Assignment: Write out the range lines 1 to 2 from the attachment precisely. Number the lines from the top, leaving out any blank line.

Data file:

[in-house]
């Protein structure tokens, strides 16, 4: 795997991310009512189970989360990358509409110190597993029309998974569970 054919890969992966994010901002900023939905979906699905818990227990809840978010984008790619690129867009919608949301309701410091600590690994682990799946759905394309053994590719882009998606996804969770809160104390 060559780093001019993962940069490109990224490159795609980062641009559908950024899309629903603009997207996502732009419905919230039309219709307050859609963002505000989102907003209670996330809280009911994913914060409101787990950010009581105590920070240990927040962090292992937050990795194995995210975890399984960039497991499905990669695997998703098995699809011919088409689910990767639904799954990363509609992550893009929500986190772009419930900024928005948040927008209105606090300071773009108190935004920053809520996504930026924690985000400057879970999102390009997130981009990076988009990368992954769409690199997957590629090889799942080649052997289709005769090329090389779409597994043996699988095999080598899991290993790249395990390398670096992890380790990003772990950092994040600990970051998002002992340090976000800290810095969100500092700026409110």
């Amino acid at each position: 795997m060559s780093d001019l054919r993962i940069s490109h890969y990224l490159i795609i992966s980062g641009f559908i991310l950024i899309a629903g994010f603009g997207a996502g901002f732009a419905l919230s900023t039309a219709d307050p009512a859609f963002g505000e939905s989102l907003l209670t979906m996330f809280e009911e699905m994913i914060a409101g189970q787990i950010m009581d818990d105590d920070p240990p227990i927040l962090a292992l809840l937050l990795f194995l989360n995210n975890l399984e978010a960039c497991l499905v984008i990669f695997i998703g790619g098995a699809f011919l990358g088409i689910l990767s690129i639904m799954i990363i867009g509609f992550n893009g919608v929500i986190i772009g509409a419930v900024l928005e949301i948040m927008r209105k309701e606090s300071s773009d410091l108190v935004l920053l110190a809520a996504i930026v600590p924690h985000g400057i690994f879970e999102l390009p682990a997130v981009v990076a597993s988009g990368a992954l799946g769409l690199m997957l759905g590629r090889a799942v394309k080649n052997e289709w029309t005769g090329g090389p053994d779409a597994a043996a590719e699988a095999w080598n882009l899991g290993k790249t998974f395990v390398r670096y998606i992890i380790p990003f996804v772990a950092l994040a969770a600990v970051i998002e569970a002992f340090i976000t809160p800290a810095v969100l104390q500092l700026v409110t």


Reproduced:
[in-house]
């Protein structure tokens, strides 16, 4: 795997991310009512189970989360990358509409110190597993029309998974569970 054919890969992966994010901002900023939905979906699905818990227990809840978010984008790619690129867009919608949301309701410091600590690994682990799946759905394309053994590719882009998606996804969770809160104390 060559780093001019993962940069490109990224490159795609980062641009559908950024899309629903603009997207996502732009419905919230039309219709307050859609963002505000989102907003209670996330809280009911994913914060409101787990950010009581105590920070240990927040962090292992937050990795194995995210975890399984960039497991499905990669695997998703098995699809011919088409689910990767639904799954990363509609992550893009929500986190772009419930900024928005948040927008209105606090300071773009108190935004920053809520996504930026924690985000400057879970999102390009997130981009990076988009990368992954769409690199997957590629090889799942080649052997289709005769090329090389779409597994043996699988095999080598899991290993790249395990390398670096992890380790990003772990950092994040600990970051998002002992340090976000800290810095969100500092700026409110």